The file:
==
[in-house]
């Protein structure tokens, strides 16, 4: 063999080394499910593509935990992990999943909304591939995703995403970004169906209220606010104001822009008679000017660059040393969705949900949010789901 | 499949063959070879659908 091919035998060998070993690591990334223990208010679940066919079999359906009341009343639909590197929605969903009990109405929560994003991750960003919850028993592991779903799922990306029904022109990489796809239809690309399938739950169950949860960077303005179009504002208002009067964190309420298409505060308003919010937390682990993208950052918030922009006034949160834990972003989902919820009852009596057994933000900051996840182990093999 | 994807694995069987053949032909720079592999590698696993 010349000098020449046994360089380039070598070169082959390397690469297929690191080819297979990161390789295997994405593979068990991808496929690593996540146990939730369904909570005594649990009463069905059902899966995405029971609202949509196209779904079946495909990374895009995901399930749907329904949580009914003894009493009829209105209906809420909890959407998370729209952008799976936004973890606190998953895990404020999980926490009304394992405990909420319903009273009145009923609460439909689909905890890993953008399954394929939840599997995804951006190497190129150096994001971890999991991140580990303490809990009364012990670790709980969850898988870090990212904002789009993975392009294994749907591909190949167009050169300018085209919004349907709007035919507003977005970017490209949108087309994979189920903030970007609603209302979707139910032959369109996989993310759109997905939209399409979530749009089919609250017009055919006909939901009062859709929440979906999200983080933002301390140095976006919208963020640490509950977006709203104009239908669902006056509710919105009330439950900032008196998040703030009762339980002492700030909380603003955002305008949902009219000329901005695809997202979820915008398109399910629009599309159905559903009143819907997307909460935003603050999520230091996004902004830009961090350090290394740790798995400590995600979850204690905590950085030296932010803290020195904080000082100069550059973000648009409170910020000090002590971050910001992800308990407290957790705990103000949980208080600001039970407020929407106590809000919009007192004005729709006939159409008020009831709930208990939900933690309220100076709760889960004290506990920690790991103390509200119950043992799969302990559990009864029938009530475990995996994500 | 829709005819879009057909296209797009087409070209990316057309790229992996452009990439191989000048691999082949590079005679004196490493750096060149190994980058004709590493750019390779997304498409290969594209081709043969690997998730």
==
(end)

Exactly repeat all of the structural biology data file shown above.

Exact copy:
[in-house]
């Protein structure tokens, strides 16, 4: 063999080394499910593509935990992990999943909304591939995703995403970004169906209220606010104001822009008679000017660059040393969705949900949010789901 | 499949063959070879659908 091919035998060998070993690591990334223990208010679940066919079999359906009341009343639909590197929605969903009990109405929560994003991750960003919850028993592991779903799922990306029904022109990489796809239809690309399938739950169950949860960077303005179009504002208002009067964190309420298409505060308003919010937390682990993208950052918030922009006034949160834990972003989902919820009852009596057994933000900051996840182990093999 | 994807694995069987053949032909720079592999590698696993 010349000098020449046994360089380039070598070169082959390397690469297929690191080819297979990161390789295997994405593979068990991808496929690593996540146990939730369904909570005594649990009463069905059902899966995405029971609202949509196209779904079946495909990374895009995901399930749907329904949580009914003894009493009829209105209906809420909890959407998370729209952008799976936004973890606190998953895990404020999980926490009304394992405990909420319903009273009145009923609460439909689909905890890993953008399954394929939840599997995804951006190497190129150096994001971890999991991140580990303490809990009364012990670790709980969850898988870090990212904002789009993975392009294994749907591909190949167009050169300018085209919004349907709007035919507003977005970017490209949108087309994979189920903030970007609603209302979707139910032959369109996989993310759109997905939209399409979530749009089919609250017009055919006909939901009062859709929440979906999200983080933002301390140095976006919208963020640490509950977006709203104009239908669902006056509710919105009330439950900032008196998040703030009762339980002492700030909380603003955002305008949902009219000329901005695809997202979820915008398109399910629009599309159905559903009143819907997307909460935003603050999520230091996004902004830009961090350090290394740790798995400590995600979850204690905590950085030296932010803290020195904080000082100069550059973000648009409170910020000090002590971050910001992800308990407290957790705990103000949980208080600001039970407020929407106590809000919009007192004005729709006939159409008020009831709930208990939900933690309220100076709760889960004290506990920690790991103390509200119950043992799969302990559990009864029938009530475990995996994500 | 829709005819879009057909296209797009087409070209990316057309790229992996452009990439191989000048691999082949590079005679004196490493750096060149190994980058004709590493750019390779997304498409290969594209081709043969690997998730």